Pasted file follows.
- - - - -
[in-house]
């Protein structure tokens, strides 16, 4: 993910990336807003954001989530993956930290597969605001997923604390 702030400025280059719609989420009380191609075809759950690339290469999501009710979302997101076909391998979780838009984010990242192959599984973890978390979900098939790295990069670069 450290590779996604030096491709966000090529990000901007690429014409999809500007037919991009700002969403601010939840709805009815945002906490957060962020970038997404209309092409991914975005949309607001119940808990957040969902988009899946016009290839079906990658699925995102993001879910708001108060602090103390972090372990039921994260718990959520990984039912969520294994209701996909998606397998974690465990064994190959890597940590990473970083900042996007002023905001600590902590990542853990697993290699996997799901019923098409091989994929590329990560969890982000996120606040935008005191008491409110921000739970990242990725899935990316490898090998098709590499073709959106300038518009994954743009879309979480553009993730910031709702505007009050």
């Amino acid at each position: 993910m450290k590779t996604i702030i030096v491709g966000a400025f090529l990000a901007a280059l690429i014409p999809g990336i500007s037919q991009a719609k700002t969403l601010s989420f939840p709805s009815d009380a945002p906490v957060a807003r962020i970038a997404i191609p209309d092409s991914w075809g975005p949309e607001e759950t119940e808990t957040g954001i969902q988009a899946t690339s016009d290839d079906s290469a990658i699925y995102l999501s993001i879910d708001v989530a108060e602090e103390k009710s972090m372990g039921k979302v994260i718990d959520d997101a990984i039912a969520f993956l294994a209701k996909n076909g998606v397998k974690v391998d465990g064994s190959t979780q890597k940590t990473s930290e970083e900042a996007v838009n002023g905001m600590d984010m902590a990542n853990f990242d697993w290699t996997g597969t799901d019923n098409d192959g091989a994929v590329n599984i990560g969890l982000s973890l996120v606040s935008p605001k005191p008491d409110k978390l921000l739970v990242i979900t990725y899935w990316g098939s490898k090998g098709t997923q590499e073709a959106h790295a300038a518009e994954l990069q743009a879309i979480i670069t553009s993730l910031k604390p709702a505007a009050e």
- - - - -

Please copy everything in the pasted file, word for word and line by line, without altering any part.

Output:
[in-house]
């Protein structure tokens, strides 16, 4: 993910990336807003954001989530993956930290597969605001997923604390 702030400025280059719609989420009380191609075809759950690339290469999501009710979302997101076909391998979780838009984010990242192959599984973890978390979900098939790295990069670069 450290590779996604030096491709966000090529990000901007690429014409999809500007037919991009700002969403601010939840709805009815945002906490957060962020970038997404209309092409991914975005949309607001119940808990957040969902988009899946016009290839079906990658699925995102993001879910708001108060602090103390972090372990039921994260718990959520990984039912969520294994209701996909998606397998974690465990064994190959890597940590990473970083900042996007002023905001600590902590990542853990697993290699996997799901019923098409091989994929590329990560969890982000996120606040935008005191008491409110921000739970990242990725899935990316490898090998098709590499073709959106300038518009994954743009879309979480553009993730910031709702505007009050």
């Amino acid at each position: 993910m450290k590779t996604i702030i030096v491709g966000a400025f090529l990000a901007a280059l690429i014409p999809g990336i500007s037919q991009a719609k700002t969403l601010s989420f939840p709805s009815d009380a945002p906490v957060a807003r962020i970038a997404i191609p209309d092409s991914w075809g975005p949309e607001e759950t119940e808990t957040g954001i969902q988009a899946t690339s016009d290839d079906s290469a990658i699925y995102l999501s993001i879910d708001v989530a108060e602090e103390k009710s972090m372990g039921k979302v994260i718990d959520d997101a990984i039912a969520f993956l294994a209701k996909n076909g998606v397998k974690v391998d465990g064994s190959t979780q890597k940590t990473s930290e970083e900042a996007v838009n002023g905001m600590d984010m902590a990542n853990f990242d697993w290699t996997g597969t799901d019923n098409d192959g091989a994929v590329n599984i990560g969890l982000s973890l996120v606040s935008p605001k005191p008491d409110k978390l921000l739970v990242i979900t990725y899935w990316g098939s490898k090998g098709t997923q590499e073709a959106h790295a300038a518009e994954l990069q743009a879309i979480i670069t553009s993730l910031k604390p709702a505007a009050e």